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Social Justice

January 8, 2012 | By Carolyn Kellogg, Los Angeles Times
Power Concedes Nothing One Woman's Quest for Social Justice in America, from the Kill Zones to the Courtroom Connie Rice Scribner: 368 pp., $26 Connie Rice is known in Los Angeles as a brilliant civil rights advocate and agitator, but people farther afield have often confused her with Condi, the former secretary of State. Connie narrowly escaped being Condoleezza, a family name; the two Rices are second cousins (and hold disparate political beliefs). Connie Rice dispenses with any confusion in the first pages of her memoir "Power Concedes Nothing" so she can get down to the business of telling her story.
January 15, 1996 | PETER DREIER, Peter Dreier teaches politics and directs the public policy program at Occidental College
What would the Rev. Martin Luther King Jr. do if he were alive today and living in Los Angeles? While we view King as something of a saint, in his day, the establishment considered King a dangerous troublemaker. While he began as a crusader against the nation's racial caste system, the struggle for civil rights radicalized him into a fighter for broader economic justice.
April 12, 2010 | By Scott Gold and Jessica Garrison and Louis Sahagun
Second of two parts In San Antonio, the Catholic Church has long been a political force, often providing a voice to poor neighborhoods that can feel like an entirely different metropolis from the upscale communities in the north end of town. "It's like you need a passport to go from one side to the other," said Father Virgil Elizondo, a San Antonio vicar. For a quarter-century, the archbishop was Patrick Fernandez Flores, whose remarkable journey -- he was the seventh child of migrant farmworkers and a high school dropout -- resonated deeply.
Pastor Gabriel Varga takes the pulpit on the Sunday morning before Thanksgiving in a Daytona Beach district called the Bottoms, the prettiest bad neighborhood you'd ever want to see. He is here this day as a visiting preacher to beg, plead and rally the congregation of Shiloh Missionary Baptist Church, so that together they might feed the city's poor and battle the city's mighty.
With emotions cresting inside and outside the courtroom, lawyers for O.J. Simpson made their final pitch to the jury Thursday, a multitiered closing argument that disparaged the prosecution's evidence, compared Detective Mark Fuhrman to Adolf Hitler and derided him and another police officer as the "twin devils of deception."
September 12, 1993 | ENRIQUE LOPETEGUI, Enrique Lopetegui writes about pop music for Calendar
Ruben Blades' concert Tuesday at the Hollywood Bowl with Tito Puente and Eddie Palmieri is part of the acclaimed singer-songwriter's farewell--at least for now--to pop music. He hopes to record a long-awaited reunion album with Willie Colon. Then Blades--one of the most innovative and influential Latino musicians ever--will return to his native Panama, where he tops the opinion polls for next year's presidential election.
April 15, 2012 | By Charles McNulty, Los Angeles Times Theater Critic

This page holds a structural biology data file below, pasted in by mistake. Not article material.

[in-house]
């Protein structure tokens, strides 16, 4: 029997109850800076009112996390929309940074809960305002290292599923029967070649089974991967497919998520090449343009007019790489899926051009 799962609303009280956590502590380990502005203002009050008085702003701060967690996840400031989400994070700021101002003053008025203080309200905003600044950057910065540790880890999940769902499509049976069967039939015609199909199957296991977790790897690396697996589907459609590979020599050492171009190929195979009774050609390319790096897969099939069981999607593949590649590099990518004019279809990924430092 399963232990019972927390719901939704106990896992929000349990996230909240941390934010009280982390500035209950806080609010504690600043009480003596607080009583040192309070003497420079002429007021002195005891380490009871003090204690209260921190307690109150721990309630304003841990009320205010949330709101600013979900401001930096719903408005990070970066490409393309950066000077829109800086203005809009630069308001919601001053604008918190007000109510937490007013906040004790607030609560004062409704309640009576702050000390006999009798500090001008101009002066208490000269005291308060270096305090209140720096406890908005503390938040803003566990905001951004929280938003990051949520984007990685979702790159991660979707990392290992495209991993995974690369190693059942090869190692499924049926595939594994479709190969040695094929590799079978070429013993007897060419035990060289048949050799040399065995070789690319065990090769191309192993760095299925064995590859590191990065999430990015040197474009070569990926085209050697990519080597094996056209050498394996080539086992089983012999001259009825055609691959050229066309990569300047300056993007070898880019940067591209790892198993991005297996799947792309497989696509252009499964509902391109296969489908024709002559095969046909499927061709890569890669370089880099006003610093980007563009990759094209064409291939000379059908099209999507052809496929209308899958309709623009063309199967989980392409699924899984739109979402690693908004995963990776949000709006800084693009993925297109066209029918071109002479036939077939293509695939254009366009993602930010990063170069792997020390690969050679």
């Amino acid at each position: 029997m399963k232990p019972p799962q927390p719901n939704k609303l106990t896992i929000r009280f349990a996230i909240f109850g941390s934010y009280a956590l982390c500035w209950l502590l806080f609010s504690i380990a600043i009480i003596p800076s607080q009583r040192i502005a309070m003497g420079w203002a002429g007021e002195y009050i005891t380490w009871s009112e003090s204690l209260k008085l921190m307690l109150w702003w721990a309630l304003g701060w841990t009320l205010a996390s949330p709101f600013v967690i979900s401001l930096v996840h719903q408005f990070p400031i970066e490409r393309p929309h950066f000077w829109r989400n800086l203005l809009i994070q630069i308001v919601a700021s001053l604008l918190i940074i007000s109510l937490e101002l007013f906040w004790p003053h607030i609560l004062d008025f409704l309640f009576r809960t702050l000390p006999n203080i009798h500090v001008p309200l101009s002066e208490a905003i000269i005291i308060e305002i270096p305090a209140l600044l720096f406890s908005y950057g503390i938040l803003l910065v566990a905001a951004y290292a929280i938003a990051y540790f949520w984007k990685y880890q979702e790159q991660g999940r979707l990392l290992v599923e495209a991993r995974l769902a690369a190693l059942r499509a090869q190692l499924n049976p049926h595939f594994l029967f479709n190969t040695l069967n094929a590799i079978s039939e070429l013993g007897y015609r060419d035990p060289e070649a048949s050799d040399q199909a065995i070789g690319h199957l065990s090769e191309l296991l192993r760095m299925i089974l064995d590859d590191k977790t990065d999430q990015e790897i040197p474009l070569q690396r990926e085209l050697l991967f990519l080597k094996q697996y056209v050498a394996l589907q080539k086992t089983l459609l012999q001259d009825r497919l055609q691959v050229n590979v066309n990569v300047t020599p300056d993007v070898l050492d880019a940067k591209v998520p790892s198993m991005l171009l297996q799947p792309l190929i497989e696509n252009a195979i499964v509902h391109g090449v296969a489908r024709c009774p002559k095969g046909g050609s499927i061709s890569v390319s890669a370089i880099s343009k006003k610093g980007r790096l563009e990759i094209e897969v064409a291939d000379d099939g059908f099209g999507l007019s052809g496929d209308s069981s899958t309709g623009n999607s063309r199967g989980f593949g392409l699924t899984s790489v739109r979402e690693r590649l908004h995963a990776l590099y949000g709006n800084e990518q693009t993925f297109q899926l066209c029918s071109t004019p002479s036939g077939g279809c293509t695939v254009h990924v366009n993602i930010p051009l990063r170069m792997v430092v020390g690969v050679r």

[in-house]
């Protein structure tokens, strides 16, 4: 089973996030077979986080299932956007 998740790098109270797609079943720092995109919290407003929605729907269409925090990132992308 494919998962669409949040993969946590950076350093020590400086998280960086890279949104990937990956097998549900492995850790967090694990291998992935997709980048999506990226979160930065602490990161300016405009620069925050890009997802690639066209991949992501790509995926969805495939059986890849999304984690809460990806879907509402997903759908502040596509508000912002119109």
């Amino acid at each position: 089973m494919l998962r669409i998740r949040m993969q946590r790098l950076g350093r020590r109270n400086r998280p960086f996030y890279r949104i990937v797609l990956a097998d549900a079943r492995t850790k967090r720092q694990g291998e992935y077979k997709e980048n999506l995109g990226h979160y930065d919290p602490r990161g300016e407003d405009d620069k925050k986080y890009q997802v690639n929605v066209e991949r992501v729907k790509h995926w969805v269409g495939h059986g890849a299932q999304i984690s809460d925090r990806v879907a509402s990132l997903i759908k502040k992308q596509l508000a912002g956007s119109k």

NEW YORK - New Yorker drama critic John Lahr set off a social media firestorm in December with a blog comment that called for a moratorium on those "infernal all-black productions of Tennessee Williams plays unless we can have their equal in folly: all-white productions of August Wilson. " The theater community, as viewed from my portal on Facebook, found the comparison not just inept but inflammatory. Emily Mann, who happens to be directing the multiracial Broadway production of "A Streetcar Named Desire" starring Blair Underwood and Nicole Ari Parker that opens later this month at the Broadhurst Theatre, however, refused to take the bait when we spoke during a rehearsal break in March.
September 7, 2011 | By Batsheva Sobelman, Los Angeles Times
The tent camp along one of Tel Aviv's trendiest streets that symbolized a large-scale social protest movement is coming down, leaving some to wonder if it was all just a summer fling. As more sections of the Rothschild Boulevard camp were dismantled Wednesday, protesters tried to keep spirits up, saying the tents may be folding but their efforts are not. The time has come, they said, to move to the next phase of their social justice movement. City officials have been pushing the process forward.
November 16, 2003 | Jim Sleeper, Jim Sleeper, a lecturer in political science at Yale, is the author of "Liberal Racism" and "The Closest of Strangers."
Liberalism is "living on borrowed time -- taking for granted the spiritual and cultural resources that liberals depend on but do nothing to replenish," writes historian David L. Chappell, revivifying an old argument in his stunning reinterpretation of the American civil rights movement as a profoundly illiberal undertaking.
March 17, 2010 | By Jonathan Zimmerman
Once upon a time, Americans did some very bad things. They enslaved Africans, displaced Indians, oppressed women and exploited laborers. Then the Great American Government came to the rescue. Spurred by protest movements for freedom and equality, the government instituted changes that brought the nation progressively closer to its founding promise. That's the theme of most American history textbooks. And it's also what offended the Texas Board of Education, which voted last week to approve a new set of social studies standards that emphasize America's timeless virtues.
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